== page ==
Coupled to host device components 152 is a Radio Frequency (RF) interface 154. RF interface 154 services the RF communications of wireless device 150 and includes an RF transmitter 156 and an RF receiver 158. RF transmitter 156 and RF receiver 158 both couple to an antenna 160. One particular structure of a wireless device is described with reference to FIG. 2. Further, the teachings of the present invention are embodied within RF transmitter 156 of RF interface 154. In general, however, the radio receiver of the present invention includes circuitry for receiving and interpreting constant modulation format signals. Additionally, the circuit portion that receives and interprets the RF includes analog peak detection circuitry formed according to the present invention so that the received signals may be amplified to specified levels with accuracy. Thus, the inventive circuitry includes analog peak detection circuitry that provides stable gain measurements that are used to generate gain level control signals for one of the radio amplifiers (e.g., a low noise amplifier at the input of the radio as in the described embodiment of the invention or another amplifier such as a programmable gain amplifier that is typically coupled downstream from mixing and filtering circuitry but prior to baseband processing circuitry.
FIG. 2 is a block diagram illustrating a subscriber unit 202 constructed according to the present invention. Subscriber unit 202 operates within a cellular system, such as the cellular system described with reference to FIG. 1A. Subscriber unit 202 includes an RF unit 204, a processor 206 that performs baseband processing and other processing operations, and a memory 208. RF unit 204 couples to an antenna 205 that may be located internal or external to the case of subscriber unit 202. Processor 206 may be an Application Specific Integrated Circuit (ASIC) or another type of processor that is capable of operating subscriber unit 202 according to the present invention. Memory 208 includes both static and dynamic components, e.g., Dynamic Random Access Memory (DRAM), Static Random Access Memory (SRAM), Read Only Memory (ROM), Electronically Erasable Programmable Read Only Memory (EEPROM), etc. In some embodiments, memory 208 may be partially or fully contained upon an ASIC that also includes processor 206. A user interface 210 includes a display, a keyboard, a speaker, a microphone, and a data interface, and may include other user interface components, as well. RF unit 204, processor 206, memory 208, and user interface 210 couple via one or more communication buses or links. A battery 212 is coupled to, and powers, RF unit 204, processor 206, memory 208, and user interface 210.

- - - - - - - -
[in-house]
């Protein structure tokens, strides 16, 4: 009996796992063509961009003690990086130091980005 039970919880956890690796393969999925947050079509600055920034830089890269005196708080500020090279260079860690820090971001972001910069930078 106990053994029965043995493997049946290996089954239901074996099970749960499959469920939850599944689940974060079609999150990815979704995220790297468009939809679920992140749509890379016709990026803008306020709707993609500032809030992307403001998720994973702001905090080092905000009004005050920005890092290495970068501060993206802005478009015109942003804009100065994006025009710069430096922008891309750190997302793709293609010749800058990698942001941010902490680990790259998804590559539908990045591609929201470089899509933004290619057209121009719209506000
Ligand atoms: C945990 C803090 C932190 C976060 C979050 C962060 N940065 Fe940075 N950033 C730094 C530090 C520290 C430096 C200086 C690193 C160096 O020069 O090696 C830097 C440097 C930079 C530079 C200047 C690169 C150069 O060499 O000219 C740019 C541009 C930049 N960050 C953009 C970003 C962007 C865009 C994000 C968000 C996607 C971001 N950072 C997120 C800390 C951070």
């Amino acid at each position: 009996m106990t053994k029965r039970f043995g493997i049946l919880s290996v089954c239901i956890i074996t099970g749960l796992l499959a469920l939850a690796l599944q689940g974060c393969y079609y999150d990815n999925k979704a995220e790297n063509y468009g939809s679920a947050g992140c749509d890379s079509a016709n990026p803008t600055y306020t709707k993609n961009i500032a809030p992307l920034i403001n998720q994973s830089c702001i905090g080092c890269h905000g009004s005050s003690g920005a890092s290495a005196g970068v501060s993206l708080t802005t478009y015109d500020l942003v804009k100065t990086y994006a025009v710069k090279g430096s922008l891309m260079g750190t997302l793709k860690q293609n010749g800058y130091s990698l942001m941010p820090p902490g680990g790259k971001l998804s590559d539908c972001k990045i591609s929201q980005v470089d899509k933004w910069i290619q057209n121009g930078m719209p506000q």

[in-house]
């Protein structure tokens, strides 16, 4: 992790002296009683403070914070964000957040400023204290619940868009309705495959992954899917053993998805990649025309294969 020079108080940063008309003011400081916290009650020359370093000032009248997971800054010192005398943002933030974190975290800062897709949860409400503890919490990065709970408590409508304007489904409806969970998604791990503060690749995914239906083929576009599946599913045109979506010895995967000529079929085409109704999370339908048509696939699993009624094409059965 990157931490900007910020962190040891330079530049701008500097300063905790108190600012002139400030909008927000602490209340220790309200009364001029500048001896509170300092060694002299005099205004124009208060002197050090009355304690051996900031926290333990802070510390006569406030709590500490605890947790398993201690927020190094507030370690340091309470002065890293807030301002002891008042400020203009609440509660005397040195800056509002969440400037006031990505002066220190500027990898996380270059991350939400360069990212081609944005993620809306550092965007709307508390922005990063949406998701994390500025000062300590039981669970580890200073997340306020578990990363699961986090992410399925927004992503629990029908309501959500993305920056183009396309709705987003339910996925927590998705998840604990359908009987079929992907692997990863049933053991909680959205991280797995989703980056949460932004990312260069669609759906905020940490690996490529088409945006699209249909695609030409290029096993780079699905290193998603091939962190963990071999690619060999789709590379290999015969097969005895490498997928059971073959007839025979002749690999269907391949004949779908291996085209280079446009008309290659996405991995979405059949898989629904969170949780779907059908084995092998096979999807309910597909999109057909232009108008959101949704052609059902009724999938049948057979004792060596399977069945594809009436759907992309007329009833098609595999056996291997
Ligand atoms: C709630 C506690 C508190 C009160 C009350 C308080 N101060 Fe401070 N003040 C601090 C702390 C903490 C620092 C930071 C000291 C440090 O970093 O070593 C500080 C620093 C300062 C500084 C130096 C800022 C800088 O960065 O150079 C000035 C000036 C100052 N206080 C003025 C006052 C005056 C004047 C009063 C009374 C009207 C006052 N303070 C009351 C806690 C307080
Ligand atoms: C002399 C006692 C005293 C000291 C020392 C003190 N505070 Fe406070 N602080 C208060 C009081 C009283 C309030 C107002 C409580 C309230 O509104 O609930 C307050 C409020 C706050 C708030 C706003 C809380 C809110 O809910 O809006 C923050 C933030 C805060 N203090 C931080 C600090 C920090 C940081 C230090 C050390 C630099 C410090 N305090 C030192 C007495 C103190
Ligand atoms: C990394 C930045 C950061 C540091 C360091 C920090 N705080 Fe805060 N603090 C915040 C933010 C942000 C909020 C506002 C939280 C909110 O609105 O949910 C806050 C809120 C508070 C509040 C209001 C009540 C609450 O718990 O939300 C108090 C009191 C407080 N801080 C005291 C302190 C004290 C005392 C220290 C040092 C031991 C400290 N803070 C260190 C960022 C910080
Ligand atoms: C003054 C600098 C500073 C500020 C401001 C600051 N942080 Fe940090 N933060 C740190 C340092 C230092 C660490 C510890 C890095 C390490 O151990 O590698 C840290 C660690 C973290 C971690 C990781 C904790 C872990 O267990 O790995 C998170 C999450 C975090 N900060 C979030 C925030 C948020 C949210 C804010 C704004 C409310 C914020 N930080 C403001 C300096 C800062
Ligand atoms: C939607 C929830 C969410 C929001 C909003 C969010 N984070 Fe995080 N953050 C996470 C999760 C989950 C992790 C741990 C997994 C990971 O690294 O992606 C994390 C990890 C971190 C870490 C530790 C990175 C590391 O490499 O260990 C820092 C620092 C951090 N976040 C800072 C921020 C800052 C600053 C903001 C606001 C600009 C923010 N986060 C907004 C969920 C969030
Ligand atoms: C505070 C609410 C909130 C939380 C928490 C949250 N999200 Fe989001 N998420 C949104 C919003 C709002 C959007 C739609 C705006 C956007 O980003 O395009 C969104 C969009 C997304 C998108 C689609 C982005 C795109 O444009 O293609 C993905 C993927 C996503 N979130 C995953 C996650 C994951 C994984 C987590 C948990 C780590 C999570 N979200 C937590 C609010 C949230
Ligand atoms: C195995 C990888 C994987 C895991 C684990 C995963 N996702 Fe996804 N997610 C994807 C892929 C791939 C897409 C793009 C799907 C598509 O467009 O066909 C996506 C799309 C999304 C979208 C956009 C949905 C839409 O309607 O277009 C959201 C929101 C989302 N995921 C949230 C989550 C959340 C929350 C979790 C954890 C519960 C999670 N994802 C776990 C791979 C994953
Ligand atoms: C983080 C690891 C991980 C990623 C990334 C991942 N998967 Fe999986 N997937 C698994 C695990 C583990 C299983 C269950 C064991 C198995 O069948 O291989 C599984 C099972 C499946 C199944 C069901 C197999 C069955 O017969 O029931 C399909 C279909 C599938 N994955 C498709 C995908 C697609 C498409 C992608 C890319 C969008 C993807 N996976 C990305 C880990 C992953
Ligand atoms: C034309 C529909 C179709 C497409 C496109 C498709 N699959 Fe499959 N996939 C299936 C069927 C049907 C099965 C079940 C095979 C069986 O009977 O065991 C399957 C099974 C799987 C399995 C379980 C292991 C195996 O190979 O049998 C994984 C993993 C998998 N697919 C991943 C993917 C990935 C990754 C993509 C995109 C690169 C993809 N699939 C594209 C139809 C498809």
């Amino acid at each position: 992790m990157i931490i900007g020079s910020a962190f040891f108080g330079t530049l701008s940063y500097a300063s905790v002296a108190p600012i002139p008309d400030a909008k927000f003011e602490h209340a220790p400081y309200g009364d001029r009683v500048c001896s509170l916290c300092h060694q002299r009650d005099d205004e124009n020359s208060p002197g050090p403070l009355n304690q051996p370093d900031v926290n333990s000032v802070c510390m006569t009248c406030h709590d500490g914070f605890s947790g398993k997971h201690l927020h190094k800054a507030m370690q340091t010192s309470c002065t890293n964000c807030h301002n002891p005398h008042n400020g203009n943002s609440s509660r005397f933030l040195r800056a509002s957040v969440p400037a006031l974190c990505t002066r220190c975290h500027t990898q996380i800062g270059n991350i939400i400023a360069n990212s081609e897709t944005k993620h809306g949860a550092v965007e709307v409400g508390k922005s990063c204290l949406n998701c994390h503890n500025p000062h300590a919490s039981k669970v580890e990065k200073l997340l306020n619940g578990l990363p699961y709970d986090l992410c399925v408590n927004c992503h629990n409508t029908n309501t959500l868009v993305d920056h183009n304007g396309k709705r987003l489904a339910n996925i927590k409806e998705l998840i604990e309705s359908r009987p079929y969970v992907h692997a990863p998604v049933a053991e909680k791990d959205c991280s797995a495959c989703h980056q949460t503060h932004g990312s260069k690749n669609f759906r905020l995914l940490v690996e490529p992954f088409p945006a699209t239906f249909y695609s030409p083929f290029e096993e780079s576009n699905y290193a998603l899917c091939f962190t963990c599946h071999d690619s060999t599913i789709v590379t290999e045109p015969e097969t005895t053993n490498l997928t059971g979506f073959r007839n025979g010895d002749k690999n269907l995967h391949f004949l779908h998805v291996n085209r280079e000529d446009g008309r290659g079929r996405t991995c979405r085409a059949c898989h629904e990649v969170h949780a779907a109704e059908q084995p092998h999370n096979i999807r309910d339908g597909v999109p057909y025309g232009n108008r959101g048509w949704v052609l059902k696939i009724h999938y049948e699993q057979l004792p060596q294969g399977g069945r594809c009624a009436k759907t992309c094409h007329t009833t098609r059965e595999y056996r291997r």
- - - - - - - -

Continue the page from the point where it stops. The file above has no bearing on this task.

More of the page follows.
RF unit 204 includes the peak detection circuit as described herein. The structure of subscriber unit 202, as illustrated, is only one particular example of a subscriber unit structure. Many other varied subscriber unit structures could be operated according to the teachings of the present invention. Further, the principles of the present invention may be applied to base stations, as are generally described with reference to FIG. 1A.
FIG. 3 is a functional schematic block diagram of an RF processing unit of a radio receiver formed according to one embodiment of the present invention. An RF receiver unit 300 initially receives a radio frequency signal at a receiver/low noise amplifier (LNA) 304 that is coupled to receive wireless communications by way of an antenna. As is known by one of average skill in the art, radio communications typically employ one of many different modulation techniques, including Quadrature Phase Shift Keying (QPSK). In the described embodiment, BPSK modulation is utilized, although other types of modulation techniques may be used. Accordingly, receiver/LNA 304 produces an amplified signal to mixers 308A and 308B for separation into the I and Q modulated channels as is known by one of average skill in the art. The mixers 308A and 308B down convert the amplified signal received from the receiver/LNA 304 from RF to a baseband modulated channel by mixing the received RF signal with a local oscillation in the described embodiment.
 In the described embodiment of the invention, the radio receiver is formed to satisfy 802.11b design requirements (although it could also be implemented to satisfy other network requirements, e.g., Bluetooth). Accordingly, the received RF signal is centered about a 2.4 GHz center frequency channel and is then down converted by mixers 308A and 308B. Thereafter, mixers 308A and 308B produce the down converted I and Q modulated channels to low pass filters 312A and 312B, respectively.